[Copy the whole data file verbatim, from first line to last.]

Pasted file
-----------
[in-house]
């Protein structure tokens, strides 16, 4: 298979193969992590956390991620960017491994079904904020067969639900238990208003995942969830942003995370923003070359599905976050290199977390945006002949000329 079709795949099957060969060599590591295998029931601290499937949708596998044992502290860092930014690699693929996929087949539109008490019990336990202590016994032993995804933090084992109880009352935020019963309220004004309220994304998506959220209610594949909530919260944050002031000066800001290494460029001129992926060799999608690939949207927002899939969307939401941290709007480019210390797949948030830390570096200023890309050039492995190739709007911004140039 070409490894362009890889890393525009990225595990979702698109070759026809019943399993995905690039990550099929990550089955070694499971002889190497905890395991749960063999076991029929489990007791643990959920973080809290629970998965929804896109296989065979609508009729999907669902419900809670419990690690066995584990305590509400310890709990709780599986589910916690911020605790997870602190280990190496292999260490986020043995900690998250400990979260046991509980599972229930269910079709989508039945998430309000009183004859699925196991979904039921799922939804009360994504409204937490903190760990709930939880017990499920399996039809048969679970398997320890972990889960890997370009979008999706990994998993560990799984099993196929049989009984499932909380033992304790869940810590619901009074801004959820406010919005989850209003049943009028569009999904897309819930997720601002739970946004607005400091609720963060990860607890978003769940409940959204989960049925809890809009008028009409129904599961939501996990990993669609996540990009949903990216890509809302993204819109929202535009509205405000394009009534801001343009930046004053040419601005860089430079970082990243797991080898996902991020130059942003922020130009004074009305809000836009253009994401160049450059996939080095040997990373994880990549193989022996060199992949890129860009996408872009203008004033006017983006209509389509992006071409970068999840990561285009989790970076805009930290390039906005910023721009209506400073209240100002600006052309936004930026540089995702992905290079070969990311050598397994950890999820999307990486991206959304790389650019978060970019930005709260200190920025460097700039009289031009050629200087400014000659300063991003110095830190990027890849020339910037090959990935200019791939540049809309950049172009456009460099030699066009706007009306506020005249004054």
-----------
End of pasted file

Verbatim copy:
[in-house]
């Protein structure tokens, strides 16, 4: 298979193969992590956390991620960017491994079904904020067969639900238990208003995942969830942003995370923003070359599905976050290199977390945006002949000329 079709795949099957060969060599590591295998029931601290499937949708596998044992502290860092930014690699693929996929087949539109008490019990336990202590016994032993995804933090084992109880009352935020019963309220004004309220994304998506959220209610594949909530919260944050002031000066800001290494460029001129992926060799999608690939949207927002899939969307939401941290709007480019210390797949948030830390570096200023890309050039492995190739709007911004140039 070409490894362009890889890393525009990225595990979702698109070759026809019943399993995905690039990550099929990550089955070694499971002889190497905890395991749960063999076991029929489990007791643990959920973080809290629970998965929804896109296989065979609508009729999907669902419900809670419990690690066995584990305590509400310890709990709780599986589910916690911020605790997870602190280990190496292999260490986020043995900690998250400990979260046991509980599972229930269910079709989508039945998430309000009183004859699925196991979904039921799922939804009360994504409204937490903190760990709930939880017990499920399996039809048969679970398997320890972990889960890997370009979008999706990994998993560990799984099993196929049989009984499932909380033992304790869940810590619901009074801004959820406010919005989850209003049943009028569009999904897309819930997720601002739970946004607005400091609720963060990860607890978003769940409940959204989960049925809890809009008028009409129904599961939501996990990993669609996540990009949903990216890509809302993204819109929202535009509205405000394009009534801001343009930046004053040419601005860089430079970082990243797991080898996902991020130059942003922020130009004074009305809000836009253009994401160049450059996939080095040997990373994880990549193989022996060199992949890129860009996408872009203008004033006017983006209509389509992006071409970068999840990561285009989790970076805009930290390039906005910023721009209506400073209240100002600006052309936004930026540089995702992905290079070969990311050598397994950890999820999307990486991206959304790389650019978060970019930005709260200190920025460097700039009289031009050629200087400014000659300063991003110095830190990027890849020339910037090959990935200019791939540049809309950049172009456009460099030699066009706007009306506020005249004054």